• ITVI.USA
    15,881.330
    1,094.690
    7.4%
  • OTRI.USA
    25.450
    -0.370
    -1.4%
  • OTVI.USA
    15,843.350
    1,106.280
    7.5%
  • TLT.USA
    2.720
    -0.020
    -0.7%
  • TSTOPVRPM.ATLPHL
    2.890
    0.260
    9.9%
  • TSTOPVRPM.CHIATL
    2.930
    -0.150
    -4.9%
  • TSTOPVRPM.DALLAX
    1.280
    0.100
    8.5%
  • TSTOPVRPM.LAXDAL
    3.000
    -0.210
    -6.5%
  • TSTOPVRPM.PHLCHI
    1.750
    0.120
    7.4%
  • TSTOPVRPM.LAXSEA
    3.280
    -0.080
    -2.4%
  • WAIT.USA
    126.000
    5.000
    4.1%
  • ITVI.USA
    15,881.330
    1,094.690
    7.4%
  • OTRI.USA
    25.450
    -0.370
    -1.4%
  • OTVI.USA
    15,843.350
    1,106.280
    7.5%
  • TLT.USA
    2.720
    -0.020
    -0.7%
  • TSTOPVRPM.ATLPHL
    2.890
    0.260
    9.9%
  • TSTOPVRPM.CHIATL
    2.930
    -0.150
    -4.9%
  • TSTOPVRPM.DALLAX
    1.280
    0.100
    8.5%
  • TSTOPVRPM.LAXDAL
    3.000
    -0.210
    -6.5%
  • TSTOPVRPM.PHLCHI
    1.750
    0.120
    7.4%
  • TSTOPVRPM.LAXSEA
    3.280
    -0.080
    -2.4%
  • WAIT.USA
    126.000
    5.000
    4.1%
BusinessNewsTechnologyTrucking

Lean Staffing Solutions offers full stack of tech, sales and marketing services

Over the past two years, Lean Staffing Solutions has diversified its offerings beyond back-office logistics employees to include revenue-generating positions, sales, marketing and software development. 

At the beginning of October, Lean announced that it had raised a $42.5 million growth equity minority investment from FTV Capital. In a press release, Lean founder and Chief Executive Officer Robert Cadena said the capital would help Lean “advance our product and services and launch into new verticals to further meet the needs of our clients.”

At the same time, Lean has built out four product lines staffed by 1,600 people to serve its core base of transportation and logistics clients: Lean Staffing, Lean Tech, Lean Marketing and Lean Sales.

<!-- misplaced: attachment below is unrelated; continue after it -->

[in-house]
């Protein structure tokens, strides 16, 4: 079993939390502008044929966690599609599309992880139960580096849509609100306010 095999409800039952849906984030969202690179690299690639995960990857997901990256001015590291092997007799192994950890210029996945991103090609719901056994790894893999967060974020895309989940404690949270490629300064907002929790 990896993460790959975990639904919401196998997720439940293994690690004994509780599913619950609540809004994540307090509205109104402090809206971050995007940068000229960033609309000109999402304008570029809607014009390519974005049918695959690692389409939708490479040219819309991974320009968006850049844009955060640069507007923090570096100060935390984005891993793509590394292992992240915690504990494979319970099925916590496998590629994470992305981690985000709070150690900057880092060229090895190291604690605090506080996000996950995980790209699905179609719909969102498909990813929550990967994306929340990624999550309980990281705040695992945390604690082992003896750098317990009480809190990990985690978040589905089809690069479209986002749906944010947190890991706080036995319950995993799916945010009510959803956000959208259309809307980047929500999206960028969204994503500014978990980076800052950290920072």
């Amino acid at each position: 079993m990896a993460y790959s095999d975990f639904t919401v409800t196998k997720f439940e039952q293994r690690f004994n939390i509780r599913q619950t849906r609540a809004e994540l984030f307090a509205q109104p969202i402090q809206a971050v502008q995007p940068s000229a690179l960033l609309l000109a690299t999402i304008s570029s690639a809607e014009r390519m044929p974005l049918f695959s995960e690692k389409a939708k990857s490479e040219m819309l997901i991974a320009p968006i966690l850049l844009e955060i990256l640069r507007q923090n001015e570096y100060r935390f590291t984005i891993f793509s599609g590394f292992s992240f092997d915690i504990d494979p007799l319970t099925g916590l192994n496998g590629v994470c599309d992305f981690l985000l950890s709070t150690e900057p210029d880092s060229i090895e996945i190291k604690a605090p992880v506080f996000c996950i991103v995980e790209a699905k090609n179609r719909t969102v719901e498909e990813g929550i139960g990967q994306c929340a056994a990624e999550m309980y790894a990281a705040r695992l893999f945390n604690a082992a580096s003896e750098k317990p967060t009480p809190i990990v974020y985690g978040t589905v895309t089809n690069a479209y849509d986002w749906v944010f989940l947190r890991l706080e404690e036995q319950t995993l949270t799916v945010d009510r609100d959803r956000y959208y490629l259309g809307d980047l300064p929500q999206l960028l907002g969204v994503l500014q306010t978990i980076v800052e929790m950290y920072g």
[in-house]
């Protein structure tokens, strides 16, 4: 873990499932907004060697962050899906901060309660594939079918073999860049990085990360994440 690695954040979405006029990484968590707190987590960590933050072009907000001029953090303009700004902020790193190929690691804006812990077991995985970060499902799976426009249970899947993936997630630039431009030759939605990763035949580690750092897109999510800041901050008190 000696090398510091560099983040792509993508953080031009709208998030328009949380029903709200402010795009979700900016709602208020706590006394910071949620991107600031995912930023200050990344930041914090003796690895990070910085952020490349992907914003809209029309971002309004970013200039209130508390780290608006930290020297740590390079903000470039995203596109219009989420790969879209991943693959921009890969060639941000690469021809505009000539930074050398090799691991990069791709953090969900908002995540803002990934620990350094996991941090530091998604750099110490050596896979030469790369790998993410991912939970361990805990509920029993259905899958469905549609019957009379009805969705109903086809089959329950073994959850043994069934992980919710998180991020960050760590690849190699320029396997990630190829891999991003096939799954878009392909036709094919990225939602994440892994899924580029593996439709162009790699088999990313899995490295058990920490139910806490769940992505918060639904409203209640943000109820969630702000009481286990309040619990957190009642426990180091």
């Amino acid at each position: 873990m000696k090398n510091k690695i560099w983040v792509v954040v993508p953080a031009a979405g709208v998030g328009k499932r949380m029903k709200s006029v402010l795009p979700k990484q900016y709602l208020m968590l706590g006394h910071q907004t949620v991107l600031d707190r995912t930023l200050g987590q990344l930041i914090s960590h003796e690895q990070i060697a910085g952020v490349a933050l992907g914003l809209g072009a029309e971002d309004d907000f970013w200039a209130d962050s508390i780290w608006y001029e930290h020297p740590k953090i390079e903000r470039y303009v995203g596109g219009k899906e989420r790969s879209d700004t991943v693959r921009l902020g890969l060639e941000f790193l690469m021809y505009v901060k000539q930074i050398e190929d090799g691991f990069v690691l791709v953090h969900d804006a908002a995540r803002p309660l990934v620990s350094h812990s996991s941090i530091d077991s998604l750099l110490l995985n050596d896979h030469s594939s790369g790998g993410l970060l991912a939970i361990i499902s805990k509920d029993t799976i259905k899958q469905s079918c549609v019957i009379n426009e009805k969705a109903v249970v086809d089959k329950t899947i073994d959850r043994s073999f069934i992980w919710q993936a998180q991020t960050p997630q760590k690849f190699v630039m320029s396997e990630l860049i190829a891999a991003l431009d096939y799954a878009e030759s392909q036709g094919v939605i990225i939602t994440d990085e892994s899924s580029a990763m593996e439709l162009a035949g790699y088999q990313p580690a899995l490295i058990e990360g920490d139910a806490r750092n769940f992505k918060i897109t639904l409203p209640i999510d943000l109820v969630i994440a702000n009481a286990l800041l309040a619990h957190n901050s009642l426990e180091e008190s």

The original premise of the company was based on cost savings, according to Cadena. Logistics companies, particularly freight brokerages, that wanted to grow but faced significant constraints on their working capital could add administrative employees for compliance, billing, and tracking and tracing in Colombia at a low cost. But the level of talent available in Colombia meant that Lean would be able to do much more for its clients. Lean was putting highly motivated bilingual college graduates to work and, after experience working for U.S.-based logistics companies, they were able to take on more complex, valuable jobs.

When U.S. trucking capacity tightened over the summer, Lean’s clients needed more carrier reps to find and book trucks. Lean took experienced track-and-trace personnel and transitioned them into carrier sales when they were ready.

“These guys have been doing track-and-trace,” Cadena said. “They have a relationship with the drivers and dispatchers, so it’s a natural course for them to become carrier reps. Our clients have to build these relationships now because logistics is all about how you treat your customers and carriers.”

Many top-tier freight brokerages use Lean Staffing, including a handful of publicly traded transportation companies. Mariane Brandao, head of continuous improvement at Maersk Line, said that Maersk needed Spanish-speaking truck dispatchers and found them at Lean Staffing. Now Maersk Line has 28 employees with Lean and plans to grow.

“Working with Lean Staffing has allowed us to centralize several tasks, creating efficiency in the processes,” Brandao said. “We have also been able to crosstrain employees with functions related to offices in different geographical locations, so when support is needed there is no need to hire additional temporary workers as we would have done in the past.”

But Lean is about more than just throwing bodies at a problem: Lean Tech helps clients with software development and robotic process automation, striking the right balance between human workers and automated technology. It’s been a natural evolution for Lean’s clients, who are growing their businesses and want to find some efficiency gains, and the employees in Colombia, who are skilled developers looking for a career with an American company.

“We have more than 250 developers in Colombia building portals and doing integrations from a full-blown TMS to robotic process automation,” said David Bell, managing director at Lean Staffing. “We have built a free RPA and simple automation tools for our clients that combine human elements with automation. That helps our clients understand the value of bringing additional process efficiencies, which helps them focus their best employees on more complex roles within the company.”

In September, FreightWaves reported on Edge Logistics’ release of the mobile version of CAPACITY, the digital freight-matching platform it built in collaboration with Lean Tech. Other Lean Tech clients include project44, The Tucker Co. and Truckstop.